Throughout this work I managed to identify some moments that I could consider "key points" in my research. The work is based on the deductive research method because I first studied the regional situation, here being one of the key points without which the civil war could not be fully understood and the impact that the ethnic and religious structure of Syria had on the development the conflict. To these is added the socio-economic situation in the country starting with the year 2000, with the coming to power of Bashar al-Assad, the young man whom the people trusted to bring the much-desired reforms. The ethnic and the religious structure of Syria were represented graphically, each through a pie chart, made in Microsoft Excel. The data were taken from the IndexMundi website, but their veracity was also checked on the CIA Factbook. Also, another graph can be found in the last part of the work, representing the total number of refugees by country of asylum, also made in Microsoft Excel. For this graph, the data were taken from the UN High Commissioner for Refugees. To these is added a graphic representation with the location of the refugees, where I wanted to highlight the preferences of the refugees, very few of them choose to live in camps. Throughout the research, I also used the method of analyzing thematic maps, especially to understand the situation on the ground. Although the front lines have not changed for about a year, as the special envoy for Syria, Geir Pederson, claims, before this relative calm, in the 10 years of conflict, the regime's army lost territory both to the rebels and to against terrorist groups. Later, with external help, the regime managed to recover a large part of the territory. Thus, in order to understand the regional dynamics and the change in the balance of forces on the ground, it was necessary to analyze how the main actors involved moved on the ground, recovering and losing territory.
Another moment that I considered "key" for understanding and, above all, the evolution of the conflict is August 2013. I decided to dedicate a separate chapter to this moment because the chemical weapons directed against civilians in Syria represented a sensitive factor for the international community from 2013 onwards. Many regional and international actors were involved in Syria, which is precisely why many analysts believe that their non-involvement would have hastened the end of the war with the same or perhaps a different outcome. The major European powers allied with the Gulf states to support the opposition, while Russia and Iran showed unyielding support for the Assad regime. If we take into account China's position in the Security Council, as well as Xi Jinping's wishes for the re-election of Bashar al-Assad, Beijing could prove to be a reliable partner of Damascus. In order to analyze the actors' reactions at the beginning of the crisis and after a few years, we used the comparative method. Here I am referring in particular to those states whose policy has changed over time, either becoming more direct and aggressive, or toned down. Russia's direct involvement in 2015, but especially the position of the Gulf states: Saudi Arabia moderated its aggressiveness towards Damascus, and the United Arab Emirates and Bahrain resumed stable diplomatic relations with the regime they silently fought against.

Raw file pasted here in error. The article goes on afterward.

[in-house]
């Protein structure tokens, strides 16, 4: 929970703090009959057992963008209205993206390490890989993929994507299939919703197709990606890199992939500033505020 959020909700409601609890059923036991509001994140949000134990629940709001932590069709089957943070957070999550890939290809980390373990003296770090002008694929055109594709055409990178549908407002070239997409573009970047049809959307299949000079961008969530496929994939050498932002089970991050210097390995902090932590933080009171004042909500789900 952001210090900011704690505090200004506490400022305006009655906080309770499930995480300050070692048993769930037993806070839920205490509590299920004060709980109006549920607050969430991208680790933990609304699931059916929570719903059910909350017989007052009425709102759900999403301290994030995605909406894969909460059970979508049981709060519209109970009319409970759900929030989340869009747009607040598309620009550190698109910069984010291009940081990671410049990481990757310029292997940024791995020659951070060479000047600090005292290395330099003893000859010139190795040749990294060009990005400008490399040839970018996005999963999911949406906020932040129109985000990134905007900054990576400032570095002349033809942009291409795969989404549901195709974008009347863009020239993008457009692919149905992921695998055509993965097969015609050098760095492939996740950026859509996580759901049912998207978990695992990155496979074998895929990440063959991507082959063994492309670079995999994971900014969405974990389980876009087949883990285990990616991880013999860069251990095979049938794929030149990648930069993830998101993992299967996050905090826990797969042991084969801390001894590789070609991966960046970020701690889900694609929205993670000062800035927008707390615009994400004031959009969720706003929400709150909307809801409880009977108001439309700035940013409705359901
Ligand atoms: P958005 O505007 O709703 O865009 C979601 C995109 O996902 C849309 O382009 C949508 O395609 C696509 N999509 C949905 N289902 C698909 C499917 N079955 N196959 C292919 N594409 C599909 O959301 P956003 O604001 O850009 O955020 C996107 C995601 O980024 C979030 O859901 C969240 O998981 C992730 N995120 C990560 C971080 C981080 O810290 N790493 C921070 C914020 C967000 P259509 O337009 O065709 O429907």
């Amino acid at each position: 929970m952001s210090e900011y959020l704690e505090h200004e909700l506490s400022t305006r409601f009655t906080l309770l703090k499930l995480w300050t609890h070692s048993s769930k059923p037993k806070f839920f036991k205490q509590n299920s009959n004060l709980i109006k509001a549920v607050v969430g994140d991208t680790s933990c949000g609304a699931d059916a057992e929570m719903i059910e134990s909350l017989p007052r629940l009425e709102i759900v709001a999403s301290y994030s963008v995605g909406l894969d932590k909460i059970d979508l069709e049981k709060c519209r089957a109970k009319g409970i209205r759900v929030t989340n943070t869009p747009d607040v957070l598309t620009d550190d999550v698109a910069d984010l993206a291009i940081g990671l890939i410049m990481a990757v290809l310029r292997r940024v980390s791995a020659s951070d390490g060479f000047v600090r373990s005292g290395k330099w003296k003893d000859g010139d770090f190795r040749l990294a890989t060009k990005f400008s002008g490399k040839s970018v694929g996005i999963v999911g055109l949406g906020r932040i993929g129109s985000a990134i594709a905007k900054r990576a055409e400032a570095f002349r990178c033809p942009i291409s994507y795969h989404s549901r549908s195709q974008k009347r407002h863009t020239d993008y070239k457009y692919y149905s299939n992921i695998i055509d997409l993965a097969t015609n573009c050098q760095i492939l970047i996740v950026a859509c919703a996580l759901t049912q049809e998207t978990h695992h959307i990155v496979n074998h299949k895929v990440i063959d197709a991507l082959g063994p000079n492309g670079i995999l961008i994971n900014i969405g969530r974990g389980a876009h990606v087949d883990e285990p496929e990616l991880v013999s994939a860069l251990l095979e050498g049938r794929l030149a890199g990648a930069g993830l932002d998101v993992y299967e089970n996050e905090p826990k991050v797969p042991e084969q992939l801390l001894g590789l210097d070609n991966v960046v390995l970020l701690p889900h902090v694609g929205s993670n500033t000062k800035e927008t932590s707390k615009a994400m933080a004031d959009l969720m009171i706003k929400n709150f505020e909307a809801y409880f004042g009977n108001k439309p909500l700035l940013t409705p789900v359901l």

The outcome of the peace process brings us to other key moments for understanding the course of the conflict and to be able to make some reflections for the future: Geir Pederson is optimistic, but he knows the region very well and knows that any straw fire could quickly turn into - a fire of great proportions. We also learn from here that the world is facing a great refugee crisis, but also the position of the Astana trio in 2021. To all this, add the presidential elections in Syria, which were not supervised by the UN and are implicitly not in agreement with resolution 2254 of the UNSC.